About FELIDA


FELIDA Big Cat Centre is one of several wild animal projects from the international animal welfare organisation FOUR PAWS International. FELIDA is located in Nijeberkoop, a small village in the Northern part of the Netherlands and takes care of big cats that were abused, neglected or discarded and were forced to live under poor conditions in private captivity, circuses and zoos. 


Tiger Rhadja in FELIDA Big Cat Centre.
© FOUR PAWS | Jeanine Noordermeer

Development of the centre

FOUR PAWS officially got involved with the big cat centre in Nijeberkoop at the end of 2013 and changed its name into FELIDA in 2014. Since then a lot has happened: Several animals have been brought to LIONSROCK, our big cat sanctuary in South Africa. As a result, more space became available for the animals staying behind. Their enclosures were enlarged, providing them with more space to move and play with their enrichment.

 

Despite the limited space at the location and its old facilities, FELIDA was able to develop into a 'special care' centre for big cats with physical or mental traumas. As a result, in 2017 two tigers with war traumas from Syria were brought to FELIDA and in 2018 they were followed by three lions from Bulgaria with severe health problems as a result of inbreeding and insufficient care. 

 

The current enclosures at FELIDA are old and too small to comply to our own quality standards for a sanctuary like LIONSROCK in South Africa. That is why we are looking into possibilities for renovation at the current location with the goal to maintain and further develop the 'special care' role. We are also open to possibilities at a new and larger location, where we would be able to do even more for more animals.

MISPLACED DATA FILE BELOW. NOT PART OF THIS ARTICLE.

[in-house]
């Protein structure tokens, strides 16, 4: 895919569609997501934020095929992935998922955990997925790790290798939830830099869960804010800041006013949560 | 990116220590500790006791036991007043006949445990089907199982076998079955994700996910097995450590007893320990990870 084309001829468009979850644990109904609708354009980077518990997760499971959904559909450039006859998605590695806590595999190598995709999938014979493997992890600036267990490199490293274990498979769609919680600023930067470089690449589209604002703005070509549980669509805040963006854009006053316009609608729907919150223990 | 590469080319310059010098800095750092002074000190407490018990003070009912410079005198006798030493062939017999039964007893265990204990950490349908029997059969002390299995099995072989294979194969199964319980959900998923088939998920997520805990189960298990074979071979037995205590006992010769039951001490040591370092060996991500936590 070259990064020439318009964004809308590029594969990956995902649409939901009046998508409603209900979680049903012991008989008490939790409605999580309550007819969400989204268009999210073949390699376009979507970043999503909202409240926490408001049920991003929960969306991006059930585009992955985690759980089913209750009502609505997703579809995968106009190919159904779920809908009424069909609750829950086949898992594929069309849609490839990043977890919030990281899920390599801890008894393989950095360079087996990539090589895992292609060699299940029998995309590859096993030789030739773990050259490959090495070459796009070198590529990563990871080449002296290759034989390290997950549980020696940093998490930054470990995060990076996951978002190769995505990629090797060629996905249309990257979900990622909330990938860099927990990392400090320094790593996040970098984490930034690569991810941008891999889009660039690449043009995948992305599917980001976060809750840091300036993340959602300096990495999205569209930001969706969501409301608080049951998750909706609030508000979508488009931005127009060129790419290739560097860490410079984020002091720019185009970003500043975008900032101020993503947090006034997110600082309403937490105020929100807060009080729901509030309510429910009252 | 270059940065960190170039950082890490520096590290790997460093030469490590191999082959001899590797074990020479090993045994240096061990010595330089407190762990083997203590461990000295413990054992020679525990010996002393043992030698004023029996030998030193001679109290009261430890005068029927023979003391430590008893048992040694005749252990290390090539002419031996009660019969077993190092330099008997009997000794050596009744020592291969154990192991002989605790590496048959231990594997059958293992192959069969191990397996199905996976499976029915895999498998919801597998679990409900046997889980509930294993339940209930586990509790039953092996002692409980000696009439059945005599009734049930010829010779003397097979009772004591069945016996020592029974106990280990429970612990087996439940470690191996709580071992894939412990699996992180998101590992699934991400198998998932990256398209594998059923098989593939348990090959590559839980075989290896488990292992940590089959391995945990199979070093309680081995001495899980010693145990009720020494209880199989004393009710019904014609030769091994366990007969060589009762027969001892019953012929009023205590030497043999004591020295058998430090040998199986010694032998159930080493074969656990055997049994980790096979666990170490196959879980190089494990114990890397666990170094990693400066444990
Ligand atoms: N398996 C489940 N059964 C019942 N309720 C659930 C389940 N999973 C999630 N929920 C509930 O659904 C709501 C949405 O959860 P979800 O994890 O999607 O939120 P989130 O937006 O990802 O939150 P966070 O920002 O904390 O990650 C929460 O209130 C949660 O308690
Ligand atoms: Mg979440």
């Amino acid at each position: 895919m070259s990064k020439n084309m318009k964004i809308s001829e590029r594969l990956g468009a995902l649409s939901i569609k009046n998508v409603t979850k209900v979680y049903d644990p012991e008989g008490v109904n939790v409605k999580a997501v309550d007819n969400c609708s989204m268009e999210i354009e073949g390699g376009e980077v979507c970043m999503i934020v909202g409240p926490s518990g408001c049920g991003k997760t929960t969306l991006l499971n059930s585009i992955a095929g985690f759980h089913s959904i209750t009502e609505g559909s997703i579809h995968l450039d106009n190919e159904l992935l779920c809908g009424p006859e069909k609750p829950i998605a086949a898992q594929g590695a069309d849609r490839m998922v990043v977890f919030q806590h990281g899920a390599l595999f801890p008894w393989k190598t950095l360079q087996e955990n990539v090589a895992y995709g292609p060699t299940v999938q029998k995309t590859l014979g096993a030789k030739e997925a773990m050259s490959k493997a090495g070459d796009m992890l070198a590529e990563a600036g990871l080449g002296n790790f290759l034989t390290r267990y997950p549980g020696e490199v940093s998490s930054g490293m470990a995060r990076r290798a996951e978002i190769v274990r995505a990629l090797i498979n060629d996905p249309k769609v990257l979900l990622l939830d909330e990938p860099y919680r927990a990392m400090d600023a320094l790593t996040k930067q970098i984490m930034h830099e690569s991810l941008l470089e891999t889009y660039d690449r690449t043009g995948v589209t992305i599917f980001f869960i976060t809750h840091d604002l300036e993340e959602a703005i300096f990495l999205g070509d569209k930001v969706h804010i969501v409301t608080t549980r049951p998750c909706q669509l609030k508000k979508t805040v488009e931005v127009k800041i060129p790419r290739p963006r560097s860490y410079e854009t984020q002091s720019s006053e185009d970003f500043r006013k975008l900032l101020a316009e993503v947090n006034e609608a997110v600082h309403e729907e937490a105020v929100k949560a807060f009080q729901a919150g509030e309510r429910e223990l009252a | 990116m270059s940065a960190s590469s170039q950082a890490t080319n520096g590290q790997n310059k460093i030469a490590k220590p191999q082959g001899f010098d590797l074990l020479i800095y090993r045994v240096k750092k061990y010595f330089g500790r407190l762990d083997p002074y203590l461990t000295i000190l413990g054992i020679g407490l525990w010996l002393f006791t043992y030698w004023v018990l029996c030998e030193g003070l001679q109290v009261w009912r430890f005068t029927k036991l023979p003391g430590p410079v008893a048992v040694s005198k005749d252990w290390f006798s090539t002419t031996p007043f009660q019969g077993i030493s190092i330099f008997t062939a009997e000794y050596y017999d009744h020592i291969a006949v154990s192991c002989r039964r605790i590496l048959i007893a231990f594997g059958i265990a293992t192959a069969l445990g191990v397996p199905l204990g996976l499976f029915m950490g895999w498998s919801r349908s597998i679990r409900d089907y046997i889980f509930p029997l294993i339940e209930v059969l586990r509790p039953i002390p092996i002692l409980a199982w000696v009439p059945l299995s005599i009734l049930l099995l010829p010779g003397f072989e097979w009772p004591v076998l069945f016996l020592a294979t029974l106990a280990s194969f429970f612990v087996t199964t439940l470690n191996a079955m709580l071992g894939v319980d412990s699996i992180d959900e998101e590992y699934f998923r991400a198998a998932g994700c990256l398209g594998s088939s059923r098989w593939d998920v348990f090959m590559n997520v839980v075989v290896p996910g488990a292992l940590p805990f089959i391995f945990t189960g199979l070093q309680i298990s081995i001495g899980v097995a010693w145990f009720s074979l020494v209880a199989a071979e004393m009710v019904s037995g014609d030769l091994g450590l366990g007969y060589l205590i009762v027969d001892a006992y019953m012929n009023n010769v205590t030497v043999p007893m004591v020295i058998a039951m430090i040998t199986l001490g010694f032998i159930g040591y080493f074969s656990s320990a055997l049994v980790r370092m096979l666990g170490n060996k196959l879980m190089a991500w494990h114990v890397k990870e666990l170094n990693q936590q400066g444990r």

Lion Ivan-Asen was rescued from Bulgaria and improved a lot in FELIDA.
© FOUR PAWS | Jeanine Noordermeer

Animal welfare first

Not only the size of the enclosures is an important topic for the FOUR PAWS quality standards. Other topics are animal welfare, health, animal-human relation, food, safety, hygiene, transport and research. Wild animals do not belong in captivity, but the big cats that we rescue from poor conditions cannot go back to the wild. 

 

Therefore, we aim for a solution where the animals can live a species-appropriate life. That means that they can show their natural behaviour, do not suffer from hunger or thirst and are free from pain, fear, stress and other discomforts. Animal welfare is our highest priority!


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